1991- the year of Silence of the Lambs, Noel's House Party and Sonic the Hedgehog.
Bomber jackets were a fashion must have.
Skinny 'bovver boys' wore them to make themselves look muscular but instead they just resembled inflated Michelin men.
Grunge style continued into this year, with the boys wearing ripped jeans and checked shirts and the girls wearing feminine baby doll dresses combined with heavy duty DocMartens.
Drew Barrymore loved the look so much that the following year she wore a white slip dress and combat boots to her wedding.
Bryan Adams's title track for Robin Hood: Prince of Thieves held the number one spot for over 16 weeks in 1991.
The hit was finally knocked off the top of the chart by U2 with their song The Fly but it remained in the chart for another six months.
Nirvana were the grunge breakthrough with the success of the Nevermind album led by top tune Smells Like Teen Spirit.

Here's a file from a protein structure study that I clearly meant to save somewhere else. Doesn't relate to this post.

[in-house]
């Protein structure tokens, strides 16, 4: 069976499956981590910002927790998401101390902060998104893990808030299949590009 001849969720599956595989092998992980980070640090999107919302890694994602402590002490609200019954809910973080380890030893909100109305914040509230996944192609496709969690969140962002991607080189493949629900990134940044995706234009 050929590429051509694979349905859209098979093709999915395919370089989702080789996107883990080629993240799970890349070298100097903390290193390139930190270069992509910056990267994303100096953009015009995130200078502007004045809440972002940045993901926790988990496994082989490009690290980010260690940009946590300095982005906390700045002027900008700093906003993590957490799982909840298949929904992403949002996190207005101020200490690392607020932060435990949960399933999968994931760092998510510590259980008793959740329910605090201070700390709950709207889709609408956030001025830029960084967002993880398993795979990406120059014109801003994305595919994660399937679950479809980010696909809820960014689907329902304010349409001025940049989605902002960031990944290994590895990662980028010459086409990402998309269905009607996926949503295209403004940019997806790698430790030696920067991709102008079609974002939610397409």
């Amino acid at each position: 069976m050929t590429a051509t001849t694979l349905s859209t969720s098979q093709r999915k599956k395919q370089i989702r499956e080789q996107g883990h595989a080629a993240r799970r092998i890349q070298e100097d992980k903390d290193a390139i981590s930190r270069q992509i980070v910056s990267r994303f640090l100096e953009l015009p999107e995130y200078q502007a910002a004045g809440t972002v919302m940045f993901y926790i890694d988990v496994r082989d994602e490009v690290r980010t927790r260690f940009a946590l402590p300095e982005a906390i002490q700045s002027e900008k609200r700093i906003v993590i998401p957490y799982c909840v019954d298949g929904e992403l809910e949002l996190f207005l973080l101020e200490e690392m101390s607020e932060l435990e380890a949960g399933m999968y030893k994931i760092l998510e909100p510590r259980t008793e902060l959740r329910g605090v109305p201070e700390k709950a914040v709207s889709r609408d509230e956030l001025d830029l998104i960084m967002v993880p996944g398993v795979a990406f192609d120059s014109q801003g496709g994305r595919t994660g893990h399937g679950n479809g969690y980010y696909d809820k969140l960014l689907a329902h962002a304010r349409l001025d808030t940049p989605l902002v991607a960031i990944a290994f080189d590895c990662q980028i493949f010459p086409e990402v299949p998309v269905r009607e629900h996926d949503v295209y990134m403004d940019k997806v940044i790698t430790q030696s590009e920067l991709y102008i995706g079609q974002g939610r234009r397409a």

The new sound came from thrash metal and indie and it re-invented stage-diving, crowd surfing and extreme behaviour.
The Silence of the Lambs took Best Picture at the Oscars, while the Best Actor and Actress in a Leading Role awards went to the film's stars, Anthony Hopkins and Jodie Foster.
The director, Johnathan Demme scooped the award for Directing.
Other films out this year included The Commitments, Terminator 2, The Addams family, Beauty and The Beast, Thelma and Louise and City Slickers.
Noel's House Party hit the screens and livened up Saturday nights with plenty of gags, games and gunge.
Based in the fictitious village Crinkley Bottom, Noel Edmonds encouraged kids to humiliate their parents by spilling their untold secrets in the game "Wait Til' I Get You Home" and set-up unsuspecting celebrities with the "Gotcha" gong.
And not forgetting co-star, Mr Blobby, the man in the pink, yellow spotted costume, with his irritatingly catchy self- titled single, which actually managed a Number One spot.
Inline Skates replaced the 80s roller-boot disco.
They were much easier to manoeuvre, with just a one row of wheels compared to its parallel wheeled friend.
Sonic the Hedgehog was a cult figure, parents dashing out to buy the Sega Megadrive so their children could share adventures with their blue spiky friend.